Nascent technologies focus of INTERPOL New Technologies Forum

21 novembre 2022
‘We do not know what we do not know’: law enforcement should speed up in coping with the challenges posed by Web 3.0

SINGAPORE – Law enforcement agencies need to speed up in understanding new forms of crimes emerging from nascent technologies. For example, decentralized metaverses with new ways of communicating and accessing data that law enforcement may not be able to deal with. Non-fungible tokens or NFTs are increasingly permeating financial crimes such as money laundering schemes. They are hosted on decentralized platforms such as blockchains which pose great challenges to law enforcement due to the potential ability to run without an accountable authority. Law enforcement should look into novel solutions such as open source tools for better data gathering. Moreover, legislation needs to adapt to these changes, which takes time.

The INTERPOL New Technologies Forum: Law Enforcement in Web 3.0 highlighted the risk of law enforcement being outpaced by criminals.

The INTERPOL New Technologies Forum: Law Enforcement in Web 3.0, held from 15 to 17 November 2022 at the INTERPOL Global Complex for Innovation in Singapore, highlighted the risk of law enforcement being outpaced by criminals. Organized in cooperation with the Bavarian State Ministry of Justice, the Forum highlighted that closer collaboration between law enforcement agencies, industry, and academia can help speed up the process of understanding new technologies and their impacts for crime. Through the New Technologies Forum, INTERPOL supports its 195 member countries in identifying and understanding the applied and practical use of the new technologies related to the evolution of the web into Web 3.0.

In his keynote address, Raja Kumar, President of the Financial Action Task Force, emphasized the increasing adoption of privacy-enhancing techniques to decouple links between cryptocurrency transactions and real-world identity. To cope with speed of crypto transactions and how criminals abuse privacy-preserving methods to obscure their identities, Mr. Kumar recognized the importance of adopting a whole-of-society and international collaboration approach to provide a robust response at ecosystem level. How new challenges and criminal techniques emerge so quickly are further complicated by the lack of clarity in regulations and enforcement especially with cross-jurisdiction transactions and crimes.

Another keynote speaker, Patrick Ghion of the Regional Cyber Competence Centre, Geneva State Police, highlighted criminals’ use of new communication vectors. For example, encrypted means of communication, closed-door groups, the need to provide illegal material to enter groups, and secure email providers. Mr. Ghion also challenged participants about preparing now for the threats that perhaps do not yet look realistic but are actually in the horizon, such as problems brought about by space security and brain-computer interfaces.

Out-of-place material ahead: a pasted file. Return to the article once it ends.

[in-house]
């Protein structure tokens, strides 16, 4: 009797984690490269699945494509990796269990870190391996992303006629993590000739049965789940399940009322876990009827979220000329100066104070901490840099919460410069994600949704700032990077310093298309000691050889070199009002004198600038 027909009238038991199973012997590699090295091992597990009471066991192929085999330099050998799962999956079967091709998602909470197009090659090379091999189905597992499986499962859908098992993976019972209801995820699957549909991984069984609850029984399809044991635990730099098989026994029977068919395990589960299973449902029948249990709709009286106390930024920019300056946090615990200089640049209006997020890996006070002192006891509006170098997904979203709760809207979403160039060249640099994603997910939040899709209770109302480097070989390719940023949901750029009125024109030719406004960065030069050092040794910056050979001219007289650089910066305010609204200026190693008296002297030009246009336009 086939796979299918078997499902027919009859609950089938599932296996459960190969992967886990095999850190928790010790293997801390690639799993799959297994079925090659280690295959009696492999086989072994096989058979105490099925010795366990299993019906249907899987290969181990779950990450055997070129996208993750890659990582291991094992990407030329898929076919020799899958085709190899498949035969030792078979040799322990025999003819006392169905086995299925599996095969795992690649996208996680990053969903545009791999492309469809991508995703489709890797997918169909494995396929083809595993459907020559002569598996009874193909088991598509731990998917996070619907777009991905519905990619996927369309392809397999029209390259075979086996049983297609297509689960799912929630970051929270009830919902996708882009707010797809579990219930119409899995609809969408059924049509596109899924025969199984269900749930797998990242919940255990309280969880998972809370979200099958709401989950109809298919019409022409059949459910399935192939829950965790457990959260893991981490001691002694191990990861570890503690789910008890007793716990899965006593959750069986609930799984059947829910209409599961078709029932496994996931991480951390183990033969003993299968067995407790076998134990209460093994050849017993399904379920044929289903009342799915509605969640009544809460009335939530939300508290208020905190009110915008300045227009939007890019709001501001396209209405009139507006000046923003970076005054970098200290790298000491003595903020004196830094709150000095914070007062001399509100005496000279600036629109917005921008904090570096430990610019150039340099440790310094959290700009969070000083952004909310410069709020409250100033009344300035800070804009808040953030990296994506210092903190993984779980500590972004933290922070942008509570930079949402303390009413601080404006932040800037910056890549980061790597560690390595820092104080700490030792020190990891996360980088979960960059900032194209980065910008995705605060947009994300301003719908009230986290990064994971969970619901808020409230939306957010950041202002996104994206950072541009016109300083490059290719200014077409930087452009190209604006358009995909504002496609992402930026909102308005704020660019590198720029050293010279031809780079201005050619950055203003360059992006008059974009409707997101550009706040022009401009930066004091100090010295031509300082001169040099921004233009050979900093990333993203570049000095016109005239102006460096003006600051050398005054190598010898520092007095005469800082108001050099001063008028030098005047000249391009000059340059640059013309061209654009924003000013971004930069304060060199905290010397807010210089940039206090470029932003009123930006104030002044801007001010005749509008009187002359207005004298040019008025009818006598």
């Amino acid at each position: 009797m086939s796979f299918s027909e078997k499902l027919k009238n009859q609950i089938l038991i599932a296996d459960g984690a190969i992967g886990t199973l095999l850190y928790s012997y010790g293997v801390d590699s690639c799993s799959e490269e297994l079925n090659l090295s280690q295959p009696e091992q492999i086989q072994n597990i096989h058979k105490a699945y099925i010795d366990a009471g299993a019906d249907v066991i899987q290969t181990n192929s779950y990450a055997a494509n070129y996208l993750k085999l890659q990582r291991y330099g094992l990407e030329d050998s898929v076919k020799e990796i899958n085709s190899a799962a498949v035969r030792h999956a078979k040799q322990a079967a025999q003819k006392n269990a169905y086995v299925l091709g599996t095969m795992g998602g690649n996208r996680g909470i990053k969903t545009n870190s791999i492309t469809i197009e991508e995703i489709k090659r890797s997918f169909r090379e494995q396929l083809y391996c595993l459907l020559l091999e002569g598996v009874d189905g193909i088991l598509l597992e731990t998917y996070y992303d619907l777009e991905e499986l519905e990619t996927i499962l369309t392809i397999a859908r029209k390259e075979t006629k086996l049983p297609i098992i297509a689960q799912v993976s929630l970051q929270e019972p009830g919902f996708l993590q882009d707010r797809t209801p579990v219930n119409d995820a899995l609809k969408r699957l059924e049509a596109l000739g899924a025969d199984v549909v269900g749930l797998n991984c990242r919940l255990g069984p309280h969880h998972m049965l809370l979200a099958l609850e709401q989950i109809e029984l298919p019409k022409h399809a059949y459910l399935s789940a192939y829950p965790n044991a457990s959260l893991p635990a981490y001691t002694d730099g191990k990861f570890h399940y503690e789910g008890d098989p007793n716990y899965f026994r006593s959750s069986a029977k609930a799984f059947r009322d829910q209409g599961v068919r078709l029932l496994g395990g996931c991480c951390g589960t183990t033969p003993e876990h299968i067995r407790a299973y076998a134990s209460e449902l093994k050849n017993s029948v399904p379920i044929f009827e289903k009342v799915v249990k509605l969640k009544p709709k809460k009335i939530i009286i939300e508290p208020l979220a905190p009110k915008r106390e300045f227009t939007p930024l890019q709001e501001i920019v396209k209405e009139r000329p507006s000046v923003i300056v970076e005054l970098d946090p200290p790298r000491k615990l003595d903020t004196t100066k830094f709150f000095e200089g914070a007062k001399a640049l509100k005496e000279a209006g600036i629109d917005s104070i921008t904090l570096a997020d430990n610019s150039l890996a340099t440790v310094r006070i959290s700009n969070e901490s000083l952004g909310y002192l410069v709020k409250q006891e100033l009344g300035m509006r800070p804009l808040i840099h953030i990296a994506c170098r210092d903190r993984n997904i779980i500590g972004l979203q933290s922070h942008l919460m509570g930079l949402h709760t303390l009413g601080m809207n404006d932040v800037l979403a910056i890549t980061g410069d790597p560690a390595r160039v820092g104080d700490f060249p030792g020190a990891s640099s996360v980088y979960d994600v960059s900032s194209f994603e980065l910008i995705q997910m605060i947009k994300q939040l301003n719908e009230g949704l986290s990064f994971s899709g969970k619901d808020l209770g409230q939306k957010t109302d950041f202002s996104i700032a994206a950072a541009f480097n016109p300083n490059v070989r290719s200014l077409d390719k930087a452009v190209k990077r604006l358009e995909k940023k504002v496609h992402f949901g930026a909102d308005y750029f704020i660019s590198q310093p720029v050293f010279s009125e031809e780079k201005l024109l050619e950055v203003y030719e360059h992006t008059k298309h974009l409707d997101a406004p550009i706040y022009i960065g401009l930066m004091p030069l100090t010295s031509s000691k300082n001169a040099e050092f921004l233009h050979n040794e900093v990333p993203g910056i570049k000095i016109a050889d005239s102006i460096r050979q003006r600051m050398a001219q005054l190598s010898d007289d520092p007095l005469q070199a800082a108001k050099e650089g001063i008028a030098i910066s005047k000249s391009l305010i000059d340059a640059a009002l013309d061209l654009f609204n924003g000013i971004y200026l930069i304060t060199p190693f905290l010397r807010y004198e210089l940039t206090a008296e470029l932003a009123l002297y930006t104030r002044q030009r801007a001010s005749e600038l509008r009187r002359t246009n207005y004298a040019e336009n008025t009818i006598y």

Regarding space security, for example, the proliferation of satellites may lead to both opportunities and threats for law enforcement. For instance, law enforcement can use satellites for data gathering. However, hacks into satellite communication threaten public safety and security. Meanwhile, brain-computer interfaces will blur the boundaries between reality perception and inducted signals.

Through the New Technologies Forum, INTERPOL supports its 195 member countries in identifying and understanding the applied and practical use of the new technologies related to the evolution of the web into Web 3.0.

The Forum also facilitated various workshops and knowledge exchange sessions where challenges of decentralized marketplace were identified. For instance, lack of accountability, hurdles to evidence gathering, and non-aligned legal frameworks. Law enforcement agencies need to anticipate lower barriers to entry with Web 3.0, which means building decentralized marketplaces will become much more accessible and user adoption will be very rapid and widespread.

As emphasized by various speakers and participants, criminals move quickly, and thus law enforcement agencies should look into tools that would help them move faster. The Forum recognized the need to collaborate in ensuring that technological tools are exploited to crunch massive amounts of data in a scientific, empirical, and reproducible way when conducting investigations. Cross-sector collaboration is also key in providing adequate and top-notch specialized training, which was identified as one of the needs of law enforcement to cope with the speed of crimes evolving in Web 3.0.